Now again, Jesus wasn't saying it was wrong to pray in public. Jesus prayed in public. He prayed before the feeding of the 5.000, he prayed before he raised Lazarus from the dead. There are many times he prayed publicly. But the majority of time, he spent praying privately. In fact, remember in Mark 1:35, we find Jesus' habit of prayer, after the biggest and busiest day of his ministry, the next day, Mark 1:35 says, "It was in the early morning while it was still dark that Jesus arose and went out and departed to a lonely place and he was praying there". You know, if anybody had an excuse to sleep in that next day, it would've been Jesus. He had had this humongous day of ministry. But to Jesus, prayer wasn't a nicety, it was a necessity. He had to stay in contact with his Heavenly Father. And if prayer was that important to Jesus, the perfect Son of God, how much more important is it for us if we're going to experience God's power in our life.

Well, you notice something about Jesus, first of all, he had a scheduled time that he prayed. For him, it was in the early morning, while it was still dark. Now, it doesn't matter when your time to pray is. There's nothing especially holy about morning versus night. The important thing is Jesus had a scheduled time that he met with God regularly. If it's morning for you, if it's before lunch or after lunch, if it's before you go to bed, that's not important, it's important that we have a scheduled time to meet with God. That doesn't mean we don't talk to God throughout the day. We ought to keep the conversation going throughout the day, but there ought to be a time that we meet with him privately. And then notice Jesus had a place as well. He went out to a lonely place.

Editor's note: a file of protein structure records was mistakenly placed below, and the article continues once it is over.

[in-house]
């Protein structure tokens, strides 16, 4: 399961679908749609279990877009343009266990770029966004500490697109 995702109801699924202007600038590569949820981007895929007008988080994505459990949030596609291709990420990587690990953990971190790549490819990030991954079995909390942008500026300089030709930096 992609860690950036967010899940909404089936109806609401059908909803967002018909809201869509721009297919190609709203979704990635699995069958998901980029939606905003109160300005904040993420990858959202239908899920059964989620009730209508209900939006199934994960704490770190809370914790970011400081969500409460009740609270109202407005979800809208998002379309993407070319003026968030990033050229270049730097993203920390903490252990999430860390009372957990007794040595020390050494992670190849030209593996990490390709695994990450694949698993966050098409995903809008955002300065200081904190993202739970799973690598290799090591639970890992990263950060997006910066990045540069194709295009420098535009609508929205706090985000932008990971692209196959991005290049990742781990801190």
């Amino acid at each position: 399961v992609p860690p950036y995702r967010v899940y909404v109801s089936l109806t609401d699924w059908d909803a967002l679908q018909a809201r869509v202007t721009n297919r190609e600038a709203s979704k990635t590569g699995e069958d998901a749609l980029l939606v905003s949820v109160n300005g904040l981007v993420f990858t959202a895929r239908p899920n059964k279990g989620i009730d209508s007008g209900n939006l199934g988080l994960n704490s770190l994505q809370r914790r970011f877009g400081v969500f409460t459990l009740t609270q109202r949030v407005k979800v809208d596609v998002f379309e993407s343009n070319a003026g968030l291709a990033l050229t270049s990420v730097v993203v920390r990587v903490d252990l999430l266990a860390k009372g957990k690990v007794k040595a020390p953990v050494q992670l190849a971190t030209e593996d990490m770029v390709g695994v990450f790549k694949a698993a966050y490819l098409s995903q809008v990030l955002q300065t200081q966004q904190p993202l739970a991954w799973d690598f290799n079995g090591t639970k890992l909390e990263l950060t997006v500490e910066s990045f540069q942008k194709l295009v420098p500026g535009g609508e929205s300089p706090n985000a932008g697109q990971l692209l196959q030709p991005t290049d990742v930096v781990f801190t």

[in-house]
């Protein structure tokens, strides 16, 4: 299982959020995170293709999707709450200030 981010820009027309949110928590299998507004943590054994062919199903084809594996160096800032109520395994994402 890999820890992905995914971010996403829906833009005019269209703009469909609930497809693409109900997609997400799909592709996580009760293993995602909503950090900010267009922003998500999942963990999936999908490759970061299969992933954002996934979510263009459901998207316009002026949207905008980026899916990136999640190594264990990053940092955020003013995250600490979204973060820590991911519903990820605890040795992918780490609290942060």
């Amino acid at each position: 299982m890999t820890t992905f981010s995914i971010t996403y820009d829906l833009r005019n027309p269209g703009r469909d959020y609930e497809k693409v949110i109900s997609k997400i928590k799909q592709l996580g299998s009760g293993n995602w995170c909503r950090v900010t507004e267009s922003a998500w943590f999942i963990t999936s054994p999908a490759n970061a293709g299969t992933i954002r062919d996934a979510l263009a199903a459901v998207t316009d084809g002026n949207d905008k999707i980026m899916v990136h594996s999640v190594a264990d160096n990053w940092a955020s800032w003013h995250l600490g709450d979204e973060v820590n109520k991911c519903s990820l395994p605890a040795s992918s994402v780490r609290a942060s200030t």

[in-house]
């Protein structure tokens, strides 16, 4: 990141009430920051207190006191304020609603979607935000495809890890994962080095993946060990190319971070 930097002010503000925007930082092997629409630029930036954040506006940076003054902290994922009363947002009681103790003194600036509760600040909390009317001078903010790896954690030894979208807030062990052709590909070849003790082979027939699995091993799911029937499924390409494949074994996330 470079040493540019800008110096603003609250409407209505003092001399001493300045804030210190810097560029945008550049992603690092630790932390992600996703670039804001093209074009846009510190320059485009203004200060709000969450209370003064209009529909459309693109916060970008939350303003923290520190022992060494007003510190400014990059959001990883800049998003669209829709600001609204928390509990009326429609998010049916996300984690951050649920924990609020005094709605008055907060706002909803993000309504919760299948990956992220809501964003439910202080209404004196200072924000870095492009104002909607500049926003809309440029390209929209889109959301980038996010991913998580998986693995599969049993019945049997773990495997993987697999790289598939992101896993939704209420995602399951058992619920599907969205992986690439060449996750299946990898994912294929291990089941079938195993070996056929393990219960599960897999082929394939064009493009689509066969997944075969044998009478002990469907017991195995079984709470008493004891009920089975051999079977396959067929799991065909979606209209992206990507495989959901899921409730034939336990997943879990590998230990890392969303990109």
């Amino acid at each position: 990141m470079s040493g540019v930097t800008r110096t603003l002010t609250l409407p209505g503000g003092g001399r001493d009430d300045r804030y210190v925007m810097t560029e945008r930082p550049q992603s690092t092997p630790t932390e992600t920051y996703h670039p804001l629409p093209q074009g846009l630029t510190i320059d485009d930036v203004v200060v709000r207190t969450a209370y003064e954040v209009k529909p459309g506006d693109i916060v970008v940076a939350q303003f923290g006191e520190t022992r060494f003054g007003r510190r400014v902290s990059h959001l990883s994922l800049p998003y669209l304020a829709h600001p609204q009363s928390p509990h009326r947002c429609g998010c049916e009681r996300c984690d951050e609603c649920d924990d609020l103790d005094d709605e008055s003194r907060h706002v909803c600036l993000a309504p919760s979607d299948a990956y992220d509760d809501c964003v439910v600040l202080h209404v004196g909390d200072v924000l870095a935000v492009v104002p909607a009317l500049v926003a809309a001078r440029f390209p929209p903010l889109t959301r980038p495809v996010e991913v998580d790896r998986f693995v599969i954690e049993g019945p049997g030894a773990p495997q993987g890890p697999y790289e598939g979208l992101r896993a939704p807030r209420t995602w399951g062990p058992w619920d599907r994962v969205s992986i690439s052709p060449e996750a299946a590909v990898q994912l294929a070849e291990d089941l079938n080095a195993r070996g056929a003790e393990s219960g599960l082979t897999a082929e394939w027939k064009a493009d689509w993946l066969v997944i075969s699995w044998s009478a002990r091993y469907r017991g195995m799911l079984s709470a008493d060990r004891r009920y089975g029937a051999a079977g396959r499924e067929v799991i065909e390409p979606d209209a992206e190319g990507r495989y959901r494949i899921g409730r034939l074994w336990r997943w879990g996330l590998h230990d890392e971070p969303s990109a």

Secondly, Elijah's prayer, and by the way, notice how Elijah, his prayer for the fire of God was a very public prayer, before all of the prophets of Baal. But Elijah's prayer for the rain was by himself on top of mount Carmel. Secondly, when we pray, pray honestly, pray honestly. Look at verse 42 of 1 Kings 18. "But Elijah went to the top of Carmel, and he crouched down on the earth, and he put his face between his knees". That verb crouched is the idea of somebody stretching himself out on the earth. It's the same verb used in 2 Kings 4:34, about Elijah stretching out himself over the boy who was dead in order to raise him from the dead. Why is this important? Because this prayer that Elijah prayed was not one of these nice folded hands now I lay me down to sleep prayers, this was a crying out to God. He threw himself on the ground spread out, "Lord, answer me, answer me, send the rain". It was a heartfelt prayer.